Baghdad, Mosul – An Iraqi commander predicted that the embattled city of Mosul will be completely captured from the ISIS terrorists by May.
The army’s chief of staff, Lieutenant General Othman al-Ghanmi expected the success despite resistance from militants in the densely populated Old City district.
The battle should be completed “in a maximum of three weeks”, he was quoted as saying by state-run newspaper al-Sabah on Sunday.
A US-led international coalition is providing air and ground support for the offensive in Mosul, the largest city in northern Iraq, which fell to the militants in June 2014.
ISIS has lost most of the city since the offensive began in October and is now surrounded in the northwestern districts, including the historic Old City center.
The United Nations believes up to half a million people remain in the area, 400,000 of whom are in the Old City with little food, water and medicine.
The militants have dug in among the civilians, often launching deadly counter-attacks to repel forces closing in on the Old City’s Grand al-Nuri Mosque, from where ISIS leader Abu Bakr al-Baghdadi declared a so-called “caliphate” over parts of Iraq and Syria.
Iraqi forces estimate the number of ISIS militants still in Mosul at 200 to 300, mostly foreigners, down from nearly 6,000 when the offensive started. They are still capable of deadly counter-attacks on the tens of thousands of soldiers and paramilitary groups arrayed against them.
A Federal Police brigade commander and 18 other members of the Interior Ministry force were killed in attacks on two positions at the edge of the Old City on Friday, military sources said.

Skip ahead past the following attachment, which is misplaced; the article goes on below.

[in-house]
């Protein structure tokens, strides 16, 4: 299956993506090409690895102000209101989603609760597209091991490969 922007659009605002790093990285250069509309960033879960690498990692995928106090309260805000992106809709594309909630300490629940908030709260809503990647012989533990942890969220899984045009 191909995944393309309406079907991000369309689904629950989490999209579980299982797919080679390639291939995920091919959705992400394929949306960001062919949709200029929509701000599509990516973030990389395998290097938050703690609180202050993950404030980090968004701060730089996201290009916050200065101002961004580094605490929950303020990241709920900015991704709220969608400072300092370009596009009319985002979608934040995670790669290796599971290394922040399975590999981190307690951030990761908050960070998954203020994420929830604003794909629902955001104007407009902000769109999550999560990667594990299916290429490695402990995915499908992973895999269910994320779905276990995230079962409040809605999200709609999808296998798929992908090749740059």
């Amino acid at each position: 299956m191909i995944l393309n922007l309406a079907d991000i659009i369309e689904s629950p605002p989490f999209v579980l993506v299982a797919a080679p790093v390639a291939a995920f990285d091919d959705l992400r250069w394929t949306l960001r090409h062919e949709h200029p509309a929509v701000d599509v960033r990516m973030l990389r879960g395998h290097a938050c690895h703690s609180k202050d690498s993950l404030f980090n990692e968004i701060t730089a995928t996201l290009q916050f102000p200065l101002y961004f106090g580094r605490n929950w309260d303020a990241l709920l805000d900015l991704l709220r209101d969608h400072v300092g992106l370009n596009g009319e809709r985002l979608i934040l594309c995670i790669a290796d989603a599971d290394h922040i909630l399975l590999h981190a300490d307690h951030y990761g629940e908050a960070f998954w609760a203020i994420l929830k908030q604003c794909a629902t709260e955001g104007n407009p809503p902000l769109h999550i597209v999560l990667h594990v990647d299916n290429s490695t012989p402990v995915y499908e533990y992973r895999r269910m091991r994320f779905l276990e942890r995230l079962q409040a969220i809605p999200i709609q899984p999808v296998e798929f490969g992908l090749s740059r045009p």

Federal Police took back the positions on Saturday but the ministry has sacked a commander for failing to fend off the counter-attacks, the sources said.
The Federal Police said it had since strengthened fortifications around the Old City with concrete blocks to prevent suicide attacks on its forces.
The US-trained Counter Terrorism Service and Federal Police are the main forces fighting inside Mosul. Regular Iraqi army units are taking part in battles outside the city, alongside Shi’ite volunteers trained and armed by Iran, Kurdish Peshmerga fighters and Sunni tribes.
The total number of fighters aligned against ISIS in Mosul exceeds 100,000.
ISIS announced attacks on Sunday the Shi’ite paramilitary northwest of Mosul and on an Iraqi army position in Akashat, near the Syrian border, an area where its leader, al-Baghdadi, is believed to be hiding, according to the Iraqi military.
The Iraqi army said its ground and air forces pushed back the attack, killing eight militants.
Even if defeated in Mosul, ISIS will remain in control of vast swathes of land in the border area with Syria.